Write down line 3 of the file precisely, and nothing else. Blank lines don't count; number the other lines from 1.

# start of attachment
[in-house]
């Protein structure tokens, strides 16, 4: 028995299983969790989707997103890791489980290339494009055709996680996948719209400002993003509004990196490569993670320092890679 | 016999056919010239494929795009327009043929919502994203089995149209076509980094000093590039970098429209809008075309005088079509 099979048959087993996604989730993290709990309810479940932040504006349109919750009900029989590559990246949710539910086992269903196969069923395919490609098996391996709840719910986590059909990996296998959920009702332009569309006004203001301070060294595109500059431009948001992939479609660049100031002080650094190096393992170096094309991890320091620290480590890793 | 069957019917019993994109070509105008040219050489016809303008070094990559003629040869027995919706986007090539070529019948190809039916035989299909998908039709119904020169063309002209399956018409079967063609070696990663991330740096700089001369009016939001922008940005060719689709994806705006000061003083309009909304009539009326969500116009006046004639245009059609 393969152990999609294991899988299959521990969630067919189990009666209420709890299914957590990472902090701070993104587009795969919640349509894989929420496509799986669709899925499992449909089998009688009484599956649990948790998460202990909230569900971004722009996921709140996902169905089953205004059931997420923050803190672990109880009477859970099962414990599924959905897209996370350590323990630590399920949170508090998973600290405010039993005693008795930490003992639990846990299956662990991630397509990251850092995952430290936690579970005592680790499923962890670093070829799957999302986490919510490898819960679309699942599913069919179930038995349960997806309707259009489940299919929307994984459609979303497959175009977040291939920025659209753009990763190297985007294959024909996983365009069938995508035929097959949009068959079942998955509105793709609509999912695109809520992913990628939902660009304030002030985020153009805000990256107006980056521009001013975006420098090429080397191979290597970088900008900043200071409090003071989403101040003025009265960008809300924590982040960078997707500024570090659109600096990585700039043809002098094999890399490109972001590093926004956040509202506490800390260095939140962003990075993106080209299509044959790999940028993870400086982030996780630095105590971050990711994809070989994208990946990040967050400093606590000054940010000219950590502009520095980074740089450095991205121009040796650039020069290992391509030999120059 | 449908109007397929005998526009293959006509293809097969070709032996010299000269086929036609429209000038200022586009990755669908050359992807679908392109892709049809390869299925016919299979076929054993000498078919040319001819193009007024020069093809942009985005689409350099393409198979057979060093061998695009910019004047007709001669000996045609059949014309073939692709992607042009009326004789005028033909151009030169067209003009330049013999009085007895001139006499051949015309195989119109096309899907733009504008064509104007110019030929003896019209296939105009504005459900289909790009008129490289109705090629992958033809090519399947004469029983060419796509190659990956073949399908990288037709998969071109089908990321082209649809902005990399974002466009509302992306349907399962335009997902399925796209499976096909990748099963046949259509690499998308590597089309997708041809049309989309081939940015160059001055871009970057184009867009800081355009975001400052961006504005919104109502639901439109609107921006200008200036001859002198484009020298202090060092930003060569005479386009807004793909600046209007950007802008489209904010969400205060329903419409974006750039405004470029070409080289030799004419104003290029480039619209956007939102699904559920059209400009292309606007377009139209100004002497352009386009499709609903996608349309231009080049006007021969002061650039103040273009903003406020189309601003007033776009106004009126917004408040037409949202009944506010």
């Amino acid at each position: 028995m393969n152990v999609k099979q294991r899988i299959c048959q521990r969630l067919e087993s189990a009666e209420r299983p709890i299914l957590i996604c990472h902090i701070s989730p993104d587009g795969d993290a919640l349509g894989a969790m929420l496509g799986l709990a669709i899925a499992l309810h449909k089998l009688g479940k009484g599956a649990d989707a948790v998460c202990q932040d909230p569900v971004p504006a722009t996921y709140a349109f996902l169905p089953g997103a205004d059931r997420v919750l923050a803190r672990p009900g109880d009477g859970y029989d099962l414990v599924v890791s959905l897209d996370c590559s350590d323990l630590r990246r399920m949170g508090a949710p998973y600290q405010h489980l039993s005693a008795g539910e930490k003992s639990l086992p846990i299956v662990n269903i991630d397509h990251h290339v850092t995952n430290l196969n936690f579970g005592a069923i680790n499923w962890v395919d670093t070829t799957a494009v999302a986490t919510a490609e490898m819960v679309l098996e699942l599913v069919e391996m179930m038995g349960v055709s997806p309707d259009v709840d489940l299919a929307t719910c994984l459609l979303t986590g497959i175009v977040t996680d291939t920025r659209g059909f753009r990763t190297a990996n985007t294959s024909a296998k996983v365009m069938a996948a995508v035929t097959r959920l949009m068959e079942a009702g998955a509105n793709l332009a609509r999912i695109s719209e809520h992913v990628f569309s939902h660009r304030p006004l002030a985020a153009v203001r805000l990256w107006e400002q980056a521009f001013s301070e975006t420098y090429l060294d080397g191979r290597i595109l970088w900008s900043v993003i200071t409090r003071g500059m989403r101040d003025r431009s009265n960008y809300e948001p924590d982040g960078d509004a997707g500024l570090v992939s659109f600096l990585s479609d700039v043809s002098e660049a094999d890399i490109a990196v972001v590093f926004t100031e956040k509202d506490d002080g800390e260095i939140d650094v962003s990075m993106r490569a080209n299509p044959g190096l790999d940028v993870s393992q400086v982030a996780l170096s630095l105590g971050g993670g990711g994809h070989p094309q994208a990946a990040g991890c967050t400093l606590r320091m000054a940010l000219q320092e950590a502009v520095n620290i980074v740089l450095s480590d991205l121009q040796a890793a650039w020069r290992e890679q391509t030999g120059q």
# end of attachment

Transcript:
């Amino acid at each position: 028995m393969n152990v999609k099979q294991r899988i299959c048959q521990r969630l067919e087993s189990a009666e209420r299983p709890i299914l957590i996604c990472h902090i701070s989730p993104d587009g795969d993290a919640l349509g894989a969790m929420l496509g799986l709990a669709i899925a499992l309810h449909k089998l009688g479940k009484g599956a649990d989707a948790v998460c202990q932040d909230p569900v971004p504006a722009t996921y709140a349109f996902l169905p089953g997103a205004d059931r997420v919750l923050a803190r672990p009900g109880d009477g859970y029989d099962l414990v599924v890791s959905l897209d996370c590559s350590d323990l630590r990246r399920m949170g508090a949710p998973y600290q405010h489980l039993s005693a008795g539910e930490k003992s639990l086992p846990i299956v662990n269903i991630d397509h990251h290339v850092t995952n430290l196969n936690f579970g005592a069923i680790n499923w962890v395919d670093t070829t799957a494009v999302a986490t919510a490609e490898m819960v679309l098996e699942l599913v069919e391996m179930m038995g349960v055709s997806p309707d259009v709840d489940l299919a929307t719910c994984l459609l979303t986590g497959i175009v977040t996680d291939t920025r659209g059909f753009r990763t190297a990996n985007t294959s024909a296998k996983v365009m069938a996948a995508v035929t097959r959920l949009m068959e079942a009702g998955a509105n793709l332009a609509r999912i695109s719209e809520h992913v990628f569309s939902h660009r304030p006004l002030a985020a153009v203001r805000l990256w107006e400002q980056a521009f001013s301070e975006t420098y090429l060294d080397g191979r290597i595109l970088w900008s900043v993003i200071t409090r003071g500059m989403r101040d003025r431009s009265n960008y809300e948001p924590d982040g960078d509004a997707g500024l570090v992939s659109f600096l990585s479609d700039v043809s002098e660049a094999d890399i490109a990196v972001v590093f926004t100031e956040k509202d506490d002080g800390e260095i939140d650094v962003s990075m993106r490569a080209n299509p044959g190096l790999d940028v993870s393992q400086v982030a996780l170096s630095l105590g971050g993670g990711g994809h070989p094309q994208a990946a990040g991890c967050t400093l606590r320091m000054a940010l000219q320092e950590a502009v520095n620290i980074v740089l450095s480590d991205l121009q040796a890793a650039w020069r290992e890679q391509t030999g120059q």